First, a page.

Much discussion has been carried on as to what effect the adoption of a tax on land values to secure the amount of revenue which is now needed would have in changing the tax burden, particularly as between rural and urban communities. It has been set forth by its advocates, in order to win the rural population to its support, that rural communities under such a system of taxation would pay proportionately less taxes than at present. In some cases this might be true, but a little calculation should convince one that, as a general proposition, the opposite situation will prevail.

Comparison of Rural and Urban Values. - The enormous land values of the city are pictured - a block in the loop district in Chicago, for example - and then the insignificant value of an acre of farm land is offered in comparison. The deceitfulness in such a portrayal lies in the fact that the total value of all the agricultural land in an assessment district is not compared with the total value of all city lots. If this be done it will be found that in most cases agricultural land values exceed the values of city lands. The other aspect of vital importance is the proportion which the value of other assessable property bears to the value of land in each case. In general, the proportion is much higher in cities than in the country. When these two features are taken into consideration, the conclusion inevitably follows that, if land values were made to shoulder the entire tax burden, a larger proportionate amount would be exacted from the rural districts than before the inauguration of the plan.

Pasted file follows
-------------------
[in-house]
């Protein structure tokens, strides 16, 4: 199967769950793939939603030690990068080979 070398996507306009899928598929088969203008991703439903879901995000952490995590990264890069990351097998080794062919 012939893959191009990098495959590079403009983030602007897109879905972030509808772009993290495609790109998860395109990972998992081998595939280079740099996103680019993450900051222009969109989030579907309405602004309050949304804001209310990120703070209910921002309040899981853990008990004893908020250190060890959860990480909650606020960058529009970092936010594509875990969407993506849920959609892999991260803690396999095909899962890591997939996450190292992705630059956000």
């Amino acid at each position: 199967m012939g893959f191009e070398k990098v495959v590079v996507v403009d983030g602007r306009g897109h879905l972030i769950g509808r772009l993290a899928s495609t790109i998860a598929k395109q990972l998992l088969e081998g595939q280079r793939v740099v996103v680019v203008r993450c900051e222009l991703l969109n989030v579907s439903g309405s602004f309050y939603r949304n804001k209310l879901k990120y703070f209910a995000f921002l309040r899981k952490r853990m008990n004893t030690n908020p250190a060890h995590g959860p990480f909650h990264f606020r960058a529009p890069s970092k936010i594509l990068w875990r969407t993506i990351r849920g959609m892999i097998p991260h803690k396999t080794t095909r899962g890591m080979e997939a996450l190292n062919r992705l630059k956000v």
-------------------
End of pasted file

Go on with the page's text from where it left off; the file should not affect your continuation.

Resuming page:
Suppose an agricultural section and a city in the same taxing district. The assessed value of the rural land has been $5,000,000 and the assessment of other rural property $2,000,000. In the city the assessed value of the land has been $4,000,000, and of other property, $3,000,-000. The total tax collected has been $200,000, shared equally between city and country because the assessment was the same. With the exemption of all but land values this equality is disturbed, and more than half the amount will be assessed against the rural communities.

While it is the predominating condition generally, in agricultural communities, that the value of land exceeds the value of other property, exceptions are not hard to find. In some of the poorer communities land serves but little purpose, as in some of the states of the Southwest, or among the abandoned farms of New England. Here a large part of the taxable property consists of other than land, and the effect of adopting the single tax on land values would be tragic. Officials would be confronted with the task of extracting revenues from a source which had a bare existence.

The Individual Owner. - The aggregate relation between land values and other values becomes the concern of the individual property owner when it is suggested to make the land the sole basis of taxes. Suppose the aggregate relation is 50 per cent land values, and 50 per cent a property valuation, which is to be discarded. An individual whose property was made up of these proportions would find no difference in his tax burden; one whose land represented 75 per cent, and other property 25 per cent of the total value, would be the loser by the change; one whose land was 25 per cent of his total property, and other property 75 per cent, would be the gainer. A few years ago, when there was agitation for the untaxing of buildings in New York City, the land values of Manhattan represented 64 per cent of the total, and buildings 34 per cent. Consequently, only persons who had land worth more than 64 per cent of the building on it would have lost by the change.